Science and Policy in Setting National Ambient Air Quality Standards: Resolving the Ozone Enigma
MetadataShow full item record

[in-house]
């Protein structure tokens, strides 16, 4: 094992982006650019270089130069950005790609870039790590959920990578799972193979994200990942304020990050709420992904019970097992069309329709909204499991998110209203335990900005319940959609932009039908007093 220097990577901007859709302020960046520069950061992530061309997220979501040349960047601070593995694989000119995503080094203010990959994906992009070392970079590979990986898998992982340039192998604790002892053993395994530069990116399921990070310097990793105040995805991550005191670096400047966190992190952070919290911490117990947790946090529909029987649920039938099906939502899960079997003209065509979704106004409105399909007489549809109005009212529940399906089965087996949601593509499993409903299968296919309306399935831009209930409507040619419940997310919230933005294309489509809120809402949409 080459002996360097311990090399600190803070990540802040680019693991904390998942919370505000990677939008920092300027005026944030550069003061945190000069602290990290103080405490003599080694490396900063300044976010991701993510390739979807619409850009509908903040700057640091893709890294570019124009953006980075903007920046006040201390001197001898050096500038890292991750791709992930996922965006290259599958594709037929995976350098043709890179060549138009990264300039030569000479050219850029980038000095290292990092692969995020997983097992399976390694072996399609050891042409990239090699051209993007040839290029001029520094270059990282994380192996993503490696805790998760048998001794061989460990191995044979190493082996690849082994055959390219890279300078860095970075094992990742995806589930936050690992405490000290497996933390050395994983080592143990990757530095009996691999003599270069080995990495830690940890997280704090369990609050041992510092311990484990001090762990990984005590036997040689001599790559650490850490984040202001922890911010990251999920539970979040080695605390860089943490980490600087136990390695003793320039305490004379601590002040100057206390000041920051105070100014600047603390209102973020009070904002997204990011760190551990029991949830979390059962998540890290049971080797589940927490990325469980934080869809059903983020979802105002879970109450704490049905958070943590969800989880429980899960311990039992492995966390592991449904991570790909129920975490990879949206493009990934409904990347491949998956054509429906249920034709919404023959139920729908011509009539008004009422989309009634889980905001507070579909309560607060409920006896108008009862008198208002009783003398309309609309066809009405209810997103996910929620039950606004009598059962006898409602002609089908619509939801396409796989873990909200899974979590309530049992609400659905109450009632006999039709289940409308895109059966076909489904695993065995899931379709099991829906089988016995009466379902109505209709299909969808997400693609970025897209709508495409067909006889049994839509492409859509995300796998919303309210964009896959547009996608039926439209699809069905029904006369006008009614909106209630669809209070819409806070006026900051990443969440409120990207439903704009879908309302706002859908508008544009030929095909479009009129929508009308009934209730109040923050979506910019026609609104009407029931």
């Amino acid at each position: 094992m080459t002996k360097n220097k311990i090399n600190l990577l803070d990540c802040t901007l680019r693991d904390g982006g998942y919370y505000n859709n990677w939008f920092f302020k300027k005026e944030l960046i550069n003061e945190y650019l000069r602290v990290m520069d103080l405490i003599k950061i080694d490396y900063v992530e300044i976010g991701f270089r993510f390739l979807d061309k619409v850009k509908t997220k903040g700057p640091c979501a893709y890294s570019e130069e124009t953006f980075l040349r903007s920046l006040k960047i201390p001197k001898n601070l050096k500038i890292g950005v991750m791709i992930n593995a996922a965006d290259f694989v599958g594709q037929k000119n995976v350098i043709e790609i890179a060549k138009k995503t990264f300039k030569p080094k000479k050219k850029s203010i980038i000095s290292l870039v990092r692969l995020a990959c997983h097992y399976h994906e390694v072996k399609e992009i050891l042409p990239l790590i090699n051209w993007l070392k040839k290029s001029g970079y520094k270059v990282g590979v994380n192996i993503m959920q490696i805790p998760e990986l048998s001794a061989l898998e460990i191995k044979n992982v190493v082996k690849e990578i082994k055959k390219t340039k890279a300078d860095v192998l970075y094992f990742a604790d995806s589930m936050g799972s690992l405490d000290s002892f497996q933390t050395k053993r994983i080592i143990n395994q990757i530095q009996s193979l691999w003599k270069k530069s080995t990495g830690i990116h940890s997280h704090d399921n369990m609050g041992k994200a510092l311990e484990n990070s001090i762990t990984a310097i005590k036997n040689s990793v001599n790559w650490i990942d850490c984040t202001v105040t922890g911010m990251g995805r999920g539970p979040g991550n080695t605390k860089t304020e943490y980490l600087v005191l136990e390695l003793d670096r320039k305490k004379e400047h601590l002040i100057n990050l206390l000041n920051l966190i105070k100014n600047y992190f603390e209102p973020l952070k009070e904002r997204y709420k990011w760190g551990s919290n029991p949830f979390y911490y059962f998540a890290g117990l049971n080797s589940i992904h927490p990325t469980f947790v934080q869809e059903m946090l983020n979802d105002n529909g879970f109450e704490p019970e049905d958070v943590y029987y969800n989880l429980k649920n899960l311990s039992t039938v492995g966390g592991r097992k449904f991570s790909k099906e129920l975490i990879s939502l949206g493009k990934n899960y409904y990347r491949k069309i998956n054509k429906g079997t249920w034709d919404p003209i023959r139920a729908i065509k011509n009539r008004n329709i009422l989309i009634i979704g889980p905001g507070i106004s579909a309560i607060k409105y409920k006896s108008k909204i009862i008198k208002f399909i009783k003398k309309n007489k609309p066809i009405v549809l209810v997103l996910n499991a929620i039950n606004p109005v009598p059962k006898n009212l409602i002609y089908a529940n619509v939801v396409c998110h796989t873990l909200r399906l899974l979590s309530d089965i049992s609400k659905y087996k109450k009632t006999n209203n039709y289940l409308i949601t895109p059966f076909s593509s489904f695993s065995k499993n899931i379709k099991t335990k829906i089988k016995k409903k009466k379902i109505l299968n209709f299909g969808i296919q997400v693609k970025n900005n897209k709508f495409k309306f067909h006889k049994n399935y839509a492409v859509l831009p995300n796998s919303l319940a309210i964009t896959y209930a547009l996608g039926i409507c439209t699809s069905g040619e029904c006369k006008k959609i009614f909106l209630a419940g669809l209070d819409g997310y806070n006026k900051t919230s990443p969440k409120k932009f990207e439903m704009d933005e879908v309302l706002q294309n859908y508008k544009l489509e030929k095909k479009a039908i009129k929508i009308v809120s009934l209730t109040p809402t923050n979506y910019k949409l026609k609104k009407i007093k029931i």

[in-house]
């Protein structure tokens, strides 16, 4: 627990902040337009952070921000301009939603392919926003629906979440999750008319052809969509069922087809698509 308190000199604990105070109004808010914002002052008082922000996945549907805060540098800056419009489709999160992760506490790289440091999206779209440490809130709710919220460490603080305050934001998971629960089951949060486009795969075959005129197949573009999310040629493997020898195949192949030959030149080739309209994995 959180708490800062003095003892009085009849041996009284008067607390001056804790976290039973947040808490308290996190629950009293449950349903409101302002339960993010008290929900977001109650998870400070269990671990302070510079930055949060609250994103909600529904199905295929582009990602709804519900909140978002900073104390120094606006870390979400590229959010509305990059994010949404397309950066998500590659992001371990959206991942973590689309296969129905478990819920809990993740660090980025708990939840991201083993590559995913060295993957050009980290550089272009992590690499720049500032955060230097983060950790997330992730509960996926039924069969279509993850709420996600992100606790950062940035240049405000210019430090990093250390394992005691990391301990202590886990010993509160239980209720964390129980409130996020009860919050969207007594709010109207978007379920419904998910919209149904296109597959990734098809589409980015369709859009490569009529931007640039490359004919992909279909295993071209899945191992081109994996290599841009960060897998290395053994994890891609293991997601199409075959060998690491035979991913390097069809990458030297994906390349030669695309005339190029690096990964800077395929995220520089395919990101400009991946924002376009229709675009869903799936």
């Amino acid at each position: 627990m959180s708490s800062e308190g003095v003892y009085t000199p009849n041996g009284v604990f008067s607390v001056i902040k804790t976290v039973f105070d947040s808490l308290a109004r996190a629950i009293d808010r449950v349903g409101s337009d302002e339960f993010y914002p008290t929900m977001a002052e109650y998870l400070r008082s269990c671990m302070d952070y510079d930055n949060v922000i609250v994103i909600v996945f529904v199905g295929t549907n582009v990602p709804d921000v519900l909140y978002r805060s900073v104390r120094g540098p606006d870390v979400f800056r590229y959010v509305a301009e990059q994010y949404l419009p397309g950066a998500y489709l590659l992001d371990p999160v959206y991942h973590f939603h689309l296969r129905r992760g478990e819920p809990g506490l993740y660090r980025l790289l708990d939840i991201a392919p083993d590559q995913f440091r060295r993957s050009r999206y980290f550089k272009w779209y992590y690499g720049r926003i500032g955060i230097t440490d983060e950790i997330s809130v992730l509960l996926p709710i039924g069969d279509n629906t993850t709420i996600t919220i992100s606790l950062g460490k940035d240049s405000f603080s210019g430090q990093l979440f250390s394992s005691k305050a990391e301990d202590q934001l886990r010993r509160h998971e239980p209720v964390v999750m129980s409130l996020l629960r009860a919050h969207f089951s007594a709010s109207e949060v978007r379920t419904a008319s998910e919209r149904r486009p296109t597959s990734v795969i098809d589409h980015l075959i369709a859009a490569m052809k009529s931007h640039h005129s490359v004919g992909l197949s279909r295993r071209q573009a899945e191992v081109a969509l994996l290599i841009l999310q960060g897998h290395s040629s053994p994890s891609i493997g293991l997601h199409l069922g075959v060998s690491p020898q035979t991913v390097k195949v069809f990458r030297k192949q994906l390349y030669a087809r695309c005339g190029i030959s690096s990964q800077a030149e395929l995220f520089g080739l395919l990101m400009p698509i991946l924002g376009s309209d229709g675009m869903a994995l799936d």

The elusive interaction between science and policy has dominated risk-based standard setting since the dawn of the environmental era. This is attributable in part to the fact that the regulatory agencies operate on the frontiers of scientific knowledge and in part to Congress’s choice of vague language to describe the level of expected protection. This interaction is especially apparent in the Environmental Protection Agency’s (EPA’s) efforts to promulgate and revise national ambient air quality standards (NAAQS) under § 109 of the Clean Air Act—where the EPA has navigated the boundaries between science and policy in ways that sometimes appear arbitrary or inconsistent to outside observers. The history of the EPA’s most recent revision and attempted rerevision of the primary NAAQS for photochemical oxidants (ozone), in which two EPA Administrators from different political parties reached different conclusions on the same administrative record, offers a unique perspective on the roles of science and policy in environmental decision making. Drawing on the ozone “rulemakings” as a case study, this Article will explore how science and policy interact in promulgating NAAQS. After providing an introduction to the NAAQS standard-setting process in Part II, Parts III and IV describe the EPA’s 2008 revision to the ozone NAAQS and its reconsideration of the 2008 standard in 2009 through 2011. Part V then draws on the case study and the relevant academic literature to explore the roles of science and policy in environmental decision making. Part VI examines the critical question of what policy should guide the EPA’s resolution of science–policy questions in NAAQS standard setting. Part VI also addresses arguments that the EPA’s approach to NAAQS standard setting is incoherent because it does not provide a rational approach to determining how much risk is too much in the context of nonthreshold pollutants like ozone. This Article concludes that the EPA’s traditional approach to NAAQS standard setting is neither incoherent nor irrational, and it is easily adaptable to nonthreshold pollutants.